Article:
Virginia has banned driving with a license plate that depicts the Confederate flag — but some in the state are resisting.
Around 1,600 Virginians with state-issued Confederate flag plates received a letter last month from the DMV saying they had until October 4 to swap them out for new ones that don’t show the flag. Only 187 people have so far complied.
One man who has not is Kevin Collier.
“Next thing you know, they’re going to say you can’t wear blue on Monday … or you can’t wear yellow on Thursday,” Collier, who is active with the Sons of Confederate Veterans, told a local news channel. “Where’s it going to end?”
Gov. Terry McAuliffe called for the change this summer after a man pictured posing with the flag was charged with massacring nine African-Americans at a Charleston, S.C. church. Driving with the plates is now a misdemeanor in Virginia.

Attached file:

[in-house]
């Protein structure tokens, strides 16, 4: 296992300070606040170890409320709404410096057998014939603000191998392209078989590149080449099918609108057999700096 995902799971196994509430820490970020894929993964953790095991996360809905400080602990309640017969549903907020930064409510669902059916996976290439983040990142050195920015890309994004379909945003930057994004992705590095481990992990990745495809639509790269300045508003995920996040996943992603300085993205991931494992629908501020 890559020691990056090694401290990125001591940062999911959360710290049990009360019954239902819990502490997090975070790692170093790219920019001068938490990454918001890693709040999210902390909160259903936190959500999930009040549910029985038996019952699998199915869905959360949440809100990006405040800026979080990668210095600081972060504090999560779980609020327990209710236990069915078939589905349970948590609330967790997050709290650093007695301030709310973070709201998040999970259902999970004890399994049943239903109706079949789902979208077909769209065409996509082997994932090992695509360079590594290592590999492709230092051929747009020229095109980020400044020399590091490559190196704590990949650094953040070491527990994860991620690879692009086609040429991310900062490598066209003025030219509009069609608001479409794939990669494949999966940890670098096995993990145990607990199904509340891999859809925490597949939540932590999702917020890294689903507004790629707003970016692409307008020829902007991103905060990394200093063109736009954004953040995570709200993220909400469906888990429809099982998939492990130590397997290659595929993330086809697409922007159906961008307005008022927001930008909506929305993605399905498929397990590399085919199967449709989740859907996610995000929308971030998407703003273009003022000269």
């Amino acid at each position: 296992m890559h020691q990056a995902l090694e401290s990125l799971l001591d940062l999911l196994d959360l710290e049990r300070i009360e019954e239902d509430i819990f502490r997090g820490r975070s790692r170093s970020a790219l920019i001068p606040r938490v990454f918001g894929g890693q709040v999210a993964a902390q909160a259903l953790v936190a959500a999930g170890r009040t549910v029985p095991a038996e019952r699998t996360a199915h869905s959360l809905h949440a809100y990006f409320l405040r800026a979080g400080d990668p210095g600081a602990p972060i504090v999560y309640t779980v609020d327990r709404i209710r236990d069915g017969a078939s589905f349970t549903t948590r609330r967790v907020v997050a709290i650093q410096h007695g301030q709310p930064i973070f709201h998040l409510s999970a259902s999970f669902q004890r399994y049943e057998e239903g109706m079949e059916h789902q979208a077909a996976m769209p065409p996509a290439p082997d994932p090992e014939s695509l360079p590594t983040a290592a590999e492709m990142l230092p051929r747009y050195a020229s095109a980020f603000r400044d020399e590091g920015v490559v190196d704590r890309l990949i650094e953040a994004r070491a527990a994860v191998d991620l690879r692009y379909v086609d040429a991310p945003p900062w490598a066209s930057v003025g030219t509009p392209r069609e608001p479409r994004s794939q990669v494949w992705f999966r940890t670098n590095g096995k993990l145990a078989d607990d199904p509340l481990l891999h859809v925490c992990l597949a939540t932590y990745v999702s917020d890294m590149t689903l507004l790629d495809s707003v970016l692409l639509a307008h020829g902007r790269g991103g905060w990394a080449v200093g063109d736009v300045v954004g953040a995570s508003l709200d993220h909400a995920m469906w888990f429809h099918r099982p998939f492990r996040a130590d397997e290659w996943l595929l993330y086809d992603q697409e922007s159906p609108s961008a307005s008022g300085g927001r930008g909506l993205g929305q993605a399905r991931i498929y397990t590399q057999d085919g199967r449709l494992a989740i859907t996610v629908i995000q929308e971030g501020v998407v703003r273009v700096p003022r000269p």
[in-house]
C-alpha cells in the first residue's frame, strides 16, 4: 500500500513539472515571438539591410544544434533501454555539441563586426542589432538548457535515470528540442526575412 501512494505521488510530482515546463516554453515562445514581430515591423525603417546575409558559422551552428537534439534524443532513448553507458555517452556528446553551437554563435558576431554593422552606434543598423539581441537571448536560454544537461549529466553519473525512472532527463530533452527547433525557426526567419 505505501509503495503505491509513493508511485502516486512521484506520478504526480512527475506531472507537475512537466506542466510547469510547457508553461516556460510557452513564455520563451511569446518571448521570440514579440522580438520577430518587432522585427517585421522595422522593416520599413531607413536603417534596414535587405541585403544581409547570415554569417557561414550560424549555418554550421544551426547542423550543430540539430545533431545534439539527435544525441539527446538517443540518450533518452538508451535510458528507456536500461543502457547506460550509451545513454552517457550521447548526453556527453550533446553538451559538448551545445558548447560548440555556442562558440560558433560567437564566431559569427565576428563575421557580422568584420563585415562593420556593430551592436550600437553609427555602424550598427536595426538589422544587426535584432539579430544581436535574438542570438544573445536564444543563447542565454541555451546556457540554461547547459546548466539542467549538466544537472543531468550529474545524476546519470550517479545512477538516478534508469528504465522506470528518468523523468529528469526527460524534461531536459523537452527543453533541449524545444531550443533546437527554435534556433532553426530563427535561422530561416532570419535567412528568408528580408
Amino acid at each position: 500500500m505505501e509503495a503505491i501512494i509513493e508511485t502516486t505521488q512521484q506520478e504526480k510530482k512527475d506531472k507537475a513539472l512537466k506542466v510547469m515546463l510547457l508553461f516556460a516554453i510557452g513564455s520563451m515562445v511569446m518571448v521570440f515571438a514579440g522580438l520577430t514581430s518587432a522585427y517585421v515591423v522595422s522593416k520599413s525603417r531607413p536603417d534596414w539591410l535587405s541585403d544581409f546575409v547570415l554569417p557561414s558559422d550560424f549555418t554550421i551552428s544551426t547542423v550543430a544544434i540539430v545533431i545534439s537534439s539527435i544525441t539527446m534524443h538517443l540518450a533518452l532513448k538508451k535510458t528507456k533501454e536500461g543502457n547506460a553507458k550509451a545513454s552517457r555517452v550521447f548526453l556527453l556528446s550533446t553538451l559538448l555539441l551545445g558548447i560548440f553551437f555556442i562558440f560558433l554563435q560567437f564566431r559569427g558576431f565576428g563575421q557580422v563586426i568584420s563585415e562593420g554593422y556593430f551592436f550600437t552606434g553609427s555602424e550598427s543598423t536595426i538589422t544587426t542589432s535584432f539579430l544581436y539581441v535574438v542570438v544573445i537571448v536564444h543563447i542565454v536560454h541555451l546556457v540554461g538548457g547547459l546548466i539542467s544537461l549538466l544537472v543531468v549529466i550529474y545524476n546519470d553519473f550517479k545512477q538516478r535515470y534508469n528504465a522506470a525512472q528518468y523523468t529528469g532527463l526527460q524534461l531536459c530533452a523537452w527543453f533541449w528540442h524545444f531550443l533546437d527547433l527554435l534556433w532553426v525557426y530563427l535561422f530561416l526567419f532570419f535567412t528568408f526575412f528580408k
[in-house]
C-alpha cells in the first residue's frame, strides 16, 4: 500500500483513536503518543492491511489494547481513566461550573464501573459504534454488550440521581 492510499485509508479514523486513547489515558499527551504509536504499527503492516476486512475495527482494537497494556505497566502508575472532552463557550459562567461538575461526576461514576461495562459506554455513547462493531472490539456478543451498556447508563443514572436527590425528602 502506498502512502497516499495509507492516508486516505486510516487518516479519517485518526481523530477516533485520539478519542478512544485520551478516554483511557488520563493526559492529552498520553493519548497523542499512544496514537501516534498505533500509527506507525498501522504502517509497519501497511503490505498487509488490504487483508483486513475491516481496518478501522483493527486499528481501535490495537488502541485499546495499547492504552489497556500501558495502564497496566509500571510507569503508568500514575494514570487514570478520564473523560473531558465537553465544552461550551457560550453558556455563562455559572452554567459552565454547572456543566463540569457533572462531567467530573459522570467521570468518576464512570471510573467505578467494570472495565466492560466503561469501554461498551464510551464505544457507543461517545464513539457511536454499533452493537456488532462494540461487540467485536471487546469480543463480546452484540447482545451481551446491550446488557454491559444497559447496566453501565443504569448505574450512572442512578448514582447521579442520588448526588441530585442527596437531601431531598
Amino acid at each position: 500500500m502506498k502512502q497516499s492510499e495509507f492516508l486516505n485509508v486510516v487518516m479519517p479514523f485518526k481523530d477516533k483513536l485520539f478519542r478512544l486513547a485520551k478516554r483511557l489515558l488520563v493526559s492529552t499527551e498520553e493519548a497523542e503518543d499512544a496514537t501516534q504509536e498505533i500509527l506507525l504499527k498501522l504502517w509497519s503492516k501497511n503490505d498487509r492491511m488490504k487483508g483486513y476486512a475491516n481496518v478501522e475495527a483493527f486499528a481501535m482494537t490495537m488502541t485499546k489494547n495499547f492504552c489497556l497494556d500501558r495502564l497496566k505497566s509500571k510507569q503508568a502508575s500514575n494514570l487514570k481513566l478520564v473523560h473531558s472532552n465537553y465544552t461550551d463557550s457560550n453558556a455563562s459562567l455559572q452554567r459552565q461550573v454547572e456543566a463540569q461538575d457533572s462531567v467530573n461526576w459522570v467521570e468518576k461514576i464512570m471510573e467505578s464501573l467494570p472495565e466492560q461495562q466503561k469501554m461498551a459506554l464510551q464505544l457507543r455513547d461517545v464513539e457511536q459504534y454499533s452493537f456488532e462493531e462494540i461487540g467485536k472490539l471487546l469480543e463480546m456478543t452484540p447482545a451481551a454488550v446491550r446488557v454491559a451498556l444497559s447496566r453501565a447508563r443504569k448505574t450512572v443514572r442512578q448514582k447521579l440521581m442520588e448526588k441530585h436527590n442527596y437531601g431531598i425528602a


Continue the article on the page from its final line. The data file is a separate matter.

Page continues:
McAuliffe’s ban was part of a wave of moves by officials across the south intended to end state-sanctioned displays of the flag, which is seen by most Americans as a symbol of racism and white supremacy, but remains cherished by a dwindling group of white southerners.
Collier said he descends from a Confederate soldier, and he wants to do his part for the cause.
“I can’t fight on the battlefield like they did, but I can fight however I can in modern times, and I’m not giving them plates up,” he said.